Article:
Beyond telling the musical histories of the artists, "Land of a Thousand Dances" delves into the political and social conditions involved in the various eras and how they affected the music and the musicians.  It also places Chicano musical contributions into the larger context of the history of rock & roll. In addition, the authors interviewed Frank Zappa and Bill Medley of The Righteous Brothers, both of whom grew up with and were influenced, musically and otherwise, by Chicanos.  Despite the odds, many of the bands from the barrio achieved great things.  Cannibal & the Headhunters toured with The Beatles in 1965, while The Blendells toured with the Dave Clark Five the same year.  Tierra played at Carnegie Hall in the early 80's and Los Lobos have performed with the likes of The Clash, The Eagles and The Grateful Dead.  They also had a number one hit with their remake of La Bamba in 1987.  There is information about me on pages 9, 55, 97, and 106-109.  There are also photos of my first 60s' band, Mark & the Escorts, and my 70s band, Tango.  The discography at the end of the book lists the recordings of each artist featured in "Land of a Thousand Dances."  The book is written with insight and intelligence and I highly recommend it.  "Land of a Thousand Dances" by David Reyes and Tom Waldman is published by University of New Mexico Press and is available in book stores and amazon.com at the link below.

Update

     The second edition of "Land of a Thousand Dances: Chicano Rock 'n" Roll From Southern California" was published in March of 2009.  It has a new cover, an expanded introduction, and more photos!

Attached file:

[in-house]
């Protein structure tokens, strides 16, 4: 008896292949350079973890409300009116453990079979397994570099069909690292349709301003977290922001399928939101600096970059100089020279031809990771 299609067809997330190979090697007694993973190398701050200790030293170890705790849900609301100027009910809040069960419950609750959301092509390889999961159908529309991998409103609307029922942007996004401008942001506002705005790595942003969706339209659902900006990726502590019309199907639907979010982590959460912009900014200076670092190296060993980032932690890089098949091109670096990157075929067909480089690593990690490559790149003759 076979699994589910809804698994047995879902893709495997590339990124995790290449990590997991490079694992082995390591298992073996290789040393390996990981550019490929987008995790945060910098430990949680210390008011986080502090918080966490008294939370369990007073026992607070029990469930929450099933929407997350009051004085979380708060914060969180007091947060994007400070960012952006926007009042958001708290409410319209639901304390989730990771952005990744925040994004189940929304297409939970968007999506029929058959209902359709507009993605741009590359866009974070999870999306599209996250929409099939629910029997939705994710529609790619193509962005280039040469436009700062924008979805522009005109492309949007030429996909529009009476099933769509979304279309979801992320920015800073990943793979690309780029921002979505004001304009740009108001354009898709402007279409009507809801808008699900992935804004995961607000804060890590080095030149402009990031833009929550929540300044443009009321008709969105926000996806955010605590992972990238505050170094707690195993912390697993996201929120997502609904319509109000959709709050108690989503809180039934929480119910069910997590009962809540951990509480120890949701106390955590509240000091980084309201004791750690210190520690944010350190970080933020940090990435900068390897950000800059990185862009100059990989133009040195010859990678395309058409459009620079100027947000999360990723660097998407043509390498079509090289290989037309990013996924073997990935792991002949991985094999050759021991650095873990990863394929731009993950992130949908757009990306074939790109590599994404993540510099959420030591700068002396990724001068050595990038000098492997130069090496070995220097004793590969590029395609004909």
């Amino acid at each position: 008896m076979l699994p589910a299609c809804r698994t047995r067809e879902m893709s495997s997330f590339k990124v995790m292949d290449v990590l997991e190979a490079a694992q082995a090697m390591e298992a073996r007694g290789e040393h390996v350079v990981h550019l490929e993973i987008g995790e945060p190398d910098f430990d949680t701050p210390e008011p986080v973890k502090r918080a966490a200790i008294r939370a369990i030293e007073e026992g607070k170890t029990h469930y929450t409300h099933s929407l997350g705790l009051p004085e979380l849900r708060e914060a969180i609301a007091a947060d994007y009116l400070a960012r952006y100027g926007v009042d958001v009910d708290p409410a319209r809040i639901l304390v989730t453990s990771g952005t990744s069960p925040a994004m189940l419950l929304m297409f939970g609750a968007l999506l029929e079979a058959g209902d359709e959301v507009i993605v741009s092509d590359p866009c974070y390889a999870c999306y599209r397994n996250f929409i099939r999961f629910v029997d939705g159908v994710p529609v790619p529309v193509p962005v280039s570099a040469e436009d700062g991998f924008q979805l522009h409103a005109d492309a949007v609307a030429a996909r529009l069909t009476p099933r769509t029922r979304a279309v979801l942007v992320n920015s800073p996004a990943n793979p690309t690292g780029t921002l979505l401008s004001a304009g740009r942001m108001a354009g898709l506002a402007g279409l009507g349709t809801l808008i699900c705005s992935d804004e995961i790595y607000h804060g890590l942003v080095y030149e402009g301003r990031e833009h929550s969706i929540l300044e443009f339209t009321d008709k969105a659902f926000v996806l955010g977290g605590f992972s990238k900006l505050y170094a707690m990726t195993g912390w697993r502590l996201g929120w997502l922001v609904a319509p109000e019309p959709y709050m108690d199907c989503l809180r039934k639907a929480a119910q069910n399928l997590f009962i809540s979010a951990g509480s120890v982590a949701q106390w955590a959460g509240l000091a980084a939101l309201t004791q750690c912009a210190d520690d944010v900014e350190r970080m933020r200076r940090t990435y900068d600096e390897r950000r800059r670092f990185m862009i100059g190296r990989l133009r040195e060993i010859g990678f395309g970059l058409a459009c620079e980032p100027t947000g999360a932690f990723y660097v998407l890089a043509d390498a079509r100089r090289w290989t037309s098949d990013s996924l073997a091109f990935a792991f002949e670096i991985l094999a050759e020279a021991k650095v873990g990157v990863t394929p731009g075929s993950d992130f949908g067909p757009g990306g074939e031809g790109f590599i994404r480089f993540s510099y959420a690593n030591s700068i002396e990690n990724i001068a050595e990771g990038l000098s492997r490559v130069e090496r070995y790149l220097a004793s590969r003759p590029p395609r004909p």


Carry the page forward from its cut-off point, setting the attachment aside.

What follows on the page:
Cover of New Edition
 


Cover of 1st Edition
 


The 1st edition can be ordered at amazon.com and abebooks.com.


Mark Guerrero is featured on page 9, 55, 97, 106-9.  Photos of Mark's early bands, Mark & the Escorts (1963-66) and Tango (1973-74) are also included in the book.


Flyer & Photo Below


"Land of a Thousand Dances" Book Release Concert
September 2, 1998

(Artists who performed included:
Lalo Guerrero with Mark Guerrero & the SecondGeneration Band,
Los Illegals, Max Uballez, Lisa Flores, Thee Midniters, and Li'l Rudy G.)
 


 


David Reyes, Mark Guerrero, and Tom Waldman (2007)

(Mark Guerrero with the authors of the book "Land of a Thousand Dances)


For the Record

     Although there is a lot of good information and some very positive things said about me in the book, for which I am grateful, there are a few things relative to my story in "Land of a Thousand Dances" that I would like correct or clarify for the record.